"The petit drame or One-Minute Play" [...] "We have taught young poets, unfamiliar with playwriting, to make the One-Minute Play from one's own poem, preferably an unsuccessful one . . ."

From the preface to "Experiment Theatre Anthology No. 1", as quoted in "Ways of Looking" taken from 'The Collected Essays of Robert Creeley', page 249. You can read this here

Now thats some mad late night googling for you.

Hanks, thanks for that.

I don't think it's the same poem, though. I read the one from 1991 and the style is definitely "late style". It doesn't sound like any of his early poems. I bet "A note on Karl Sandburg" remains unpublished or uncollected.

the bad thing about Dorbin bib -and he said as much- is that he omitted the name of the editors. However, when I was researching into Buk's poetry at UCSB's Special Collections Department I did write down the names of all the editors who published Buk work and couldn't find a single Harper in my files. I might be wrong, but I don't think that Harper is the same one who edited Experiment.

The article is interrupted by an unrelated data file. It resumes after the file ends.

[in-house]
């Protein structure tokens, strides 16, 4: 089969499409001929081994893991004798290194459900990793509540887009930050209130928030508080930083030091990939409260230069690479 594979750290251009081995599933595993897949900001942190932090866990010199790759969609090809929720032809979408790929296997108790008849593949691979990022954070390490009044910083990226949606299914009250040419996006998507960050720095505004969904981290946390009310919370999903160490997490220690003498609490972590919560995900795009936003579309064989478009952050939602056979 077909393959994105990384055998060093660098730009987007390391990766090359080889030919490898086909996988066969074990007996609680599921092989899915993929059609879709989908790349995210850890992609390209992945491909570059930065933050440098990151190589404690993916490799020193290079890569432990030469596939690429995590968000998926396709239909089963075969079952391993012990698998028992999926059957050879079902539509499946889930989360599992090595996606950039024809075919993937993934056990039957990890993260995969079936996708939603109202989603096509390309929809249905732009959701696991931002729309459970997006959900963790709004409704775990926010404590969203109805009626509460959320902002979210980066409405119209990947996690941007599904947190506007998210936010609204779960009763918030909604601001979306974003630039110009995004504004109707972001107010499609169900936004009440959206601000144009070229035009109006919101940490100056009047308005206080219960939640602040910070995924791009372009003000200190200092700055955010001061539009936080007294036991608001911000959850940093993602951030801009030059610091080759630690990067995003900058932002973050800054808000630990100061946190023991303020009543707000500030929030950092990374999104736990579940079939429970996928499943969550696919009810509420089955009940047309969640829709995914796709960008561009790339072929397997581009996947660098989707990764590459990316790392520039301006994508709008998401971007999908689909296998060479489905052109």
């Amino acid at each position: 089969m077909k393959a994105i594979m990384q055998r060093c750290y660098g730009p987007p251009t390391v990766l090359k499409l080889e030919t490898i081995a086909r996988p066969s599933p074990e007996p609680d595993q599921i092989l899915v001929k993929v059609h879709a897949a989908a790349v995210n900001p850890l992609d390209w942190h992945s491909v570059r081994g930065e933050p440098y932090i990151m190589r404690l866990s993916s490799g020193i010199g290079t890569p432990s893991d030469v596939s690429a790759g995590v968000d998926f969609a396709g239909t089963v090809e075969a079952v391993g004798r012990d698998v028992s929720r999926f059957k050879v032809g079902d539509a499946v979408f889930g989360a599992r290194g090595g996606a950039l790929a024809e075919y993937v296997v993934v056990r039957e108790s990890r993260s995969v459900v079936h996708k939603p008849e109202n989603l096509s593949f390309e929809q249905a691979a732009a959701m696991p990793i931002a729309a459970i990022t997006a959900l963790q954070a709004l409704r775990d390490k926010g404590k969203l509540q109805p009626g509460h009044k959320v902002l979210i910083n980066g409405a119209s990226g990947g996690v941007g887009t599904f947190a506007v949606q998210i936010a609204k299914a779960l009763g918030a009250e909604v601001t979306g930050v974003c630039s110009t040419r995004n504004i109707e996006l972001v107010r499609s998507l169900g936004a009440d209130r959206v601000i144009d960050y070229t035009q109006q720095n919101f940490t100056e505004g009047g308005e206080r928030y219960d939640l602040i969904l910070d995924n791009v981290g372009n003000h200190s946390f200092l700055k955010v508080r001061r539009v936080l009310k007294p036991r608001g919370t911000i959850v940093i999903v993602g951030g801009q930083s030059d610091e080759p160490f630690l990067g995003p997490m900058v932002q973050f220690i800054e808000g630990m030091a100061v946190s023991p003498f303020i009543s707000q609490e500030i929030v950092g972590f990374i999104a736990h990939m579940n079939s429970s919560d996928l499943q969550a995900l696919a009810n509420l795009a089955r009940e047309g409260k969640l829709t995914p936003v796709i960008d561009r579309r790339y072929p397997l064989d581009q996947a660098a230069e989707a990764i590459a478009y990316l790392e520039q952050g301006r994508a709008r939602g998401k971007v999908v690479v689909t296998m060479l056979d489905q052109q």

This is taken from my files:
Cole, E. R., ed., Experiment. Experiment Press: Seattle, Washington, v. 8, n° 1-2, Summer 1961.

well, since these editor's initials C.E.R are suspiciously similar to C.E.H., it might be possible that I didn't write them down properly or something. who knows?
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this is from the letter nymark posted in the Write thread:
I am taking a course in Commercial Art for the next couple of years, if I last (this is the night school deal), and besides this, I have just started my first novel, A PLACE TO SLEEP THE NIGHT. I am being very profuse in telling you all this, so if I don't send you a couple of one-minute plays, you'll know why. However, if I know myself, you will get some attempts from me. I don't think, though, that the play-form stirs me as it should. We'll see.

and this is from the webpage Hank Solo found out: